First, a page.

Science Fiction & Fantasy Book Reviews (page 6)

Released: Aug. 23, 2016

"A steampunk-flavored adventure with amiable characters and a fantastical version of San Francisco that has imaginative promise but fails to engage with the Asian cultures it appears to take inspiration from."
In a novel that imagines a very alternate history, Cato (The Clockwork Crown, 2015, etc.) channels her flair for steampunk fantasy into the story of a plucky heroine living in San Francisco in 1906. Read full book review >
Wings of the Pegasus by Mark Kirsch
Released: Aug. 21, 2016

"An engaging, albeit unoriginal, premise, laid low by uninspiring storytelling."
Kirsch's debut sci-fi adventure novel tells a story set in a colossal starship containing 52 massive biospheres called Cylinders, inhabited by human colonists escaping an overpopulated Earth. Read full book review >

NOT SO MUCH, SAID THE CAT by Michael Swanwick
Released: Aug. 19, 2016

"Tales that, through their extraordinary clarity of thought and expression, showcase precisely why this multiaward-winning author is held in such high regard."
Another collection of speculative fiction from Swanwick (Chasing the Phoenix, 2015, etc.), one of a handful of writers whose short pieces are as impressive as their novels. Read full book review >
Sacred Planet by Austin Rogers
Released: Aug. 18, 2016

"An ambitious, ardent launch that sets a stellar precedent for installments to follow."
In Rogers' debut, the first book of a planned sci-fi series, a prime minister's daughter may be the key to evading an interstellar war. Read full book review >
Gar by Megan Twiddy
Released: Aug. 18, 2016

"This meteorite tale favors—and nails—teen romance but remains a mere inauguration for the mysterious titular character."
Twiddy jump-starts her debut YA sci-fi series with the story of a boy—who can morph into various creatures—wanting to know his origin while keeping his ability a secret. Read full book review >

GHOST TALKERS by Mary Robinette Kowal
Released: Aug. 16, 2016

"A fascinating premise somewhat burdened by workaday execution and pat characterizations, but fans of Kowal's formula will be charmed."
The terrible death tolls of World War I are revisited in an alternate history where the spirits of the dead can be interrogated for valuable military intelligence in another historical fantasy from Kowal (Of Noble Family, 2015, etc.). Read full book review >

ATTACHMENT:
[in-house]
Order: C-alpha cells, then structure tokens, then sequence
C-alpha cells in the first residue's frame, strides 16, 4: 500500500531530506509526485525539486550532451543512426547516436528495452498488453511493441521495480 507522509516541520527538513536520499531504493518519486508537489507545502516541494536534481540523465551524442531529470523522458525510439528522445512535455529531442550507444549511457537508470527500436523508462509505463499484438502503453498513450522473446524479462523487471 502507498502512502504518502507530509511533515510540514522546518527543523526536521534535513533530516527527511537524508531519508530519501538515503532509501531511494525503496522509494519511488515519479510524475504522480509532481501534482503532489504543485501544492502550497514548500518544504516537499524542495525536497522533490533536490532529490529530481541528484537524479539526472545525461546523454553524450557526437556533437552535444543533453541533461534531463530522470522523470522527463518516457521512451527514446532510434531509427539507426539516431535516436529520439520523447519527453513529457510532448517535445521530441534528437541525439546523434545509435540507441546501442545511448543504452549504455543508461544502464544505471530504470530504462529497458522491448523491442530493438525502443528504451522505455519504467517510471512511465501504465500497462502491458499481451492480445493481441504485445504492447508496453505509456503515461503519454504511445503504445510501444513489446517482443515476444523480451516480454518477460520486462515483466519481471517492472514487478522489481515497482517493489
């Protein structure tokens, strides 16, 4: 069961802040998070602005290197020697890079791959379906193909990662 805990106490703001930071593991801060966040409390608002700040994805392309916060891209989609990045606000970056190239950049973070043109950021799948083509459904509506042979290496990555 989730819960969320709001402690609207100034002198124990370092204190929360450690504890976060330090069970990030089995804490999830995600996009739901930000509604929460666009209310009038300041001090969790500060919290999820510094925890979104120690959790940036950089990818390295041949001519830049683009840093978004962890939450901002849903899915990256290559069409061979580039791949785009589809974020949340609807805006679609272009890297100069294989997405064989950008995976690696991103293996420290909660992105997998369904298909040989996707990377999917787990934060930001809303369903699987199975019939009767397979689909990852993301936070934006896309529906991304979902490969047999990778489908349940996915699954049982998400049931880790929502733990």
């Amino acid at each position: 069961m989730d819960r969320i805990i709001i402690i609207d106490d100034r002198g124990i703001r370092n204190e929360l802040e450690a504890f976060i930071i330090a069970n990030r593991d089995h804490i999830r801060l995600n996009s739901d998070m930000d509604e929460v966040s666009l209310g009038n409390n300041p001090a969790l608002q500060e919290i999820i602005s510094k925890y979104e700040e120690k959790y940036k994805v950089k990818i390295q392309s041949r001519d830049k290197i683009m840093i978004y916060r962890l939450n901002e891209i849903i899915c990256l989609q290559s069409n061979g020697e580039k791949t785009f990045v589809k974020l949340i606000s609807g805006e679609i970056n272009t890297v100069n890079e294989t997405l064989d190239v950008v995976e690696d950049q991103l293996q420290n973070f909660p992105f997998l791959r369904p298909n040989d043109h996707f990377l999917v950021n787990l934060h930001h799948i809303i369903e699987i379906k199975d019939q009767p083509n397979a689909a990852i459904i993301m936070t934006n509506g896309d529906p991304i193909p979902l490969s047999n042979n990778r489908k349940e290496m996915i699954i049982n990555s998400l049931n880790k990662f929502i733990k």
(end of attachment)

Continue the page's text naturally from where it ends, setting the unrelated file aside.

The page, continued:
THE OBELISK GATE  by N.K.  Jemisin
Released: Aug. 16, 2016

"Stunning, again."
In the second of a trilogy (The Fifth Season, 2015) by the science-fiction columnist for the New York Times Book Review, the latest in a series of apocalypses marches on. Read full book review >
DANCING IN DREAMTIME by Scott Russell Sanders
Released: Aug. 15, 2016

"Sanders is at his best when he leaves humor behind to tell stories with big ideas; fortunately, over half the stories here do so, despite a shaky start."
A short story collection wrestling with modern isolation and dystopic futures, from an author also known for nonfiction essays about conservation and nature. Read full book review >
A Clearing in the Forest by Kim Love Stump
Released: Aug. 14, 2016

"Spellbinding and untraditional, this fantasy with a brave royal could teach Disney a few things about princess adventures."
A debut YA fantasy stars a princess who must venture forth into the world before she's allowed to rule. Read full book review >
One In A Million by Tony Faggioli
Released: Aug. 10, 2016

"Paranormal fans should enjoy this strange brew of revelations and romance, saints and sinners, remembering the past and attempting to save the future."
Cosmic chaos erupts in this tale of adultery, murder, and monsters. Read full book review >
A Million to One by Tony Faggioli
Released: Aug. 10, 2016

"A fast-paced sequel involving angelic and demonic machinations that's not for the faint of heart or stomach."
A second helping of a trilogy cooks up countless horrors and paranormal events. Read full book review >
Drop-Dead Gorgeous by Navy Topaz
Released: Aug. 10, 2016

"Chick-lit fantasy at its most textbook, with a predictable but fun Hollywood plot."
A woman raised to believe that she's an ugly duckling gets a life-changing makeover in this tale of beauty, both inside and out. Read full book review >
Kirkus Interview
Maria Goodavage
October 24, 2016

Wherever the president goes, there will be dogs. They’ll be there no matter what the country or state. They’ll be there regardless of the political climate, the danger level, the weather, or the hour. Maria Goodavage’s new book Secret Service Dogs immerses readers in the heart of this elite world of canine teams who protect first families, popes, and presidential candidates: the selection of dogs and handlers, their year-round training, their missions around the world, and, most important, the bond—the glue that holds the teams together and can mean the difference between finding bombs and terrorists or letting them slip by. Secret Service Dogs celebrates the Secret Service’s most unforgettable canine heroes. It is a must-read for fans of Maria Goodavage, anyone who wants a rare inside view of the United States Secret Service, or just loves dogs. “Goodavage’s subjects and their companions are quirky and dedicated enough to engage readers wondering about those dogs on the White House lawn,” our reviewer writes. View video >